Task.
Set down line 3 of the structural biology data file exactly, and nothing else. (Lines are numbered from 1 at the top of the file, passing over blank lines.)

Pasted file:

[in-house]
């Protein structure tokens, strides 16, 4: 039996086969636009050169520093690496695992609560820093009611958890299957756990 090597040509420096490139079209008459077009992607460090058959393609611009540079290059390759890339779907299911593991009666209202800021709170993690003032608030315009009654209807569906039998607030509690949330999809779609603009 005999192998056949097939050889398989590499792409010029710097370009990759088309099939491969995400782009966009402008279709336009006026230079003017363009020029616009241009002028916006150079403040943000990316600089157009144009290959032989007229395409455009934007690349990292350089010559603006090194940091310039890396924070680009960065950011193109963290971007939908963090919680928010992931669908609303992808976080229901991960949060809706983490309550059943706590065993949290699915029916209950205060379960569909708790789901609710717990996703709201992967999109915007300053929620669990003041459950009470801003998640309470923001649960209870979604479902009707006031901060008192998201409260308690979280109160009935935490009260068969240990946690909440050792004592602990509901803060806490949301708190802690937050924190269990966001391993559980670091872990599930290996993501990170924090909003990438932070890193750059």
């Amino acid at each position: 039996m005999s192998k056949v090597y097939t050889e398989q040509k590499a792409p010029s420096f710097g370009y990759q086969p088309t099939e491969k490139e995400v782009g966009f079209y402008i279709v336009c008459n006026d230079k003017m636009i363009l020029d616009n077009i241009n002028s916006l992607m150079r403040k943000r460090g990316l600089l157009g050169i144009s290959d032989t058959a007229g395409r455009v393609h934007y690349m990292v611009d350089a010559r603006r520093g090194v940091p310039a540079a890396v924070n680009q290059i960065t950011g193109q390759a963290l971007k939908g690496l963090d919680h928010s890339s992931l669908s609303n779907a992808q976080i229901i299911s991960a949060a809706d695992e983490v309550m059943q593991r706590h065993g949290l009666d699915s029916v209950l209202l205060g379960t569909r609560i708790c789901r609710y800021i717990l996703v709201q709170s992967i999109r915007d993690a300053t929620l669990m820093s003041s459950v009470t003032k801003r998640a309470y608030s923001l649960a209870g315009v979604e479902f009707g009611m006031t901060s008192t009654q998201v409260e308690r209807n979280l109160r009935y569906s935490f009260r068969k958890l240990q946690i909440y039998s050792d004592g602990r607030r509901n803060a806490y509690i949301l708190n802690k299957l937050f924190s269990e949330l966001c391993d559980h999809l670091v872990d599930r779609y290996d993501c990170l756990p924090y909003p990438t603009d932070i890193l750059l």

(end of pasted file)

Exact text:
């Amino acid at each position: 039996m005999s192998k056949v090597y097939t050889e398989q040509k590499a792409p010029s420096f710097g370009y990759q086969p088309t099939e491969k490139e995400v782009g966009f079209y402008i279709v336009c008459n006026d230079k003017m636009i363009l020029d616009n077009i241009n002028s916006l992607m150079r403040k943000r460090g990316l600089l157009g050169i144009s290959d032989t058959a007229g395409r455009v393609h934007y690349m990292v611009d350089a010559r603006r520093g090194v940091p310039a540079a890396v924070n680009q290059i960065t950011g193109q390759a963290l971007k939908g690496l963090d919680h928010s890339s992931l669908s609303n779907a992808q976080i229901i299911s991960a949060a809706d695992e983490v309550m059943q593991r706590h065993g949290l009666d699915s029916v209950l209202l205060g379960t569909r609560i708790c789901r609710y800021i717990l996703v709201q709170s992967i999109r915007d993690a300053t929620l669990m820093s003041s459950v009470t003032k801003r998640a309470y608030s923001l649960a209870g315009v979604e479902f009707g009611m006031t901060s008192t009654q998201v409260e308690r209807n979280l109160r009935y569906s935490f009260r068969k958890l240990q946690i909440y039998s050792d004592g602990r607030r509901n803060a806490y509690i949301l708190n802690k299957l937050f924190s269990e949330l966001c391993d559980h999809l670091v872990d599930r779609y290996d993501c990170l756990p924090y909003p990438t603009d932070i890193l750059l």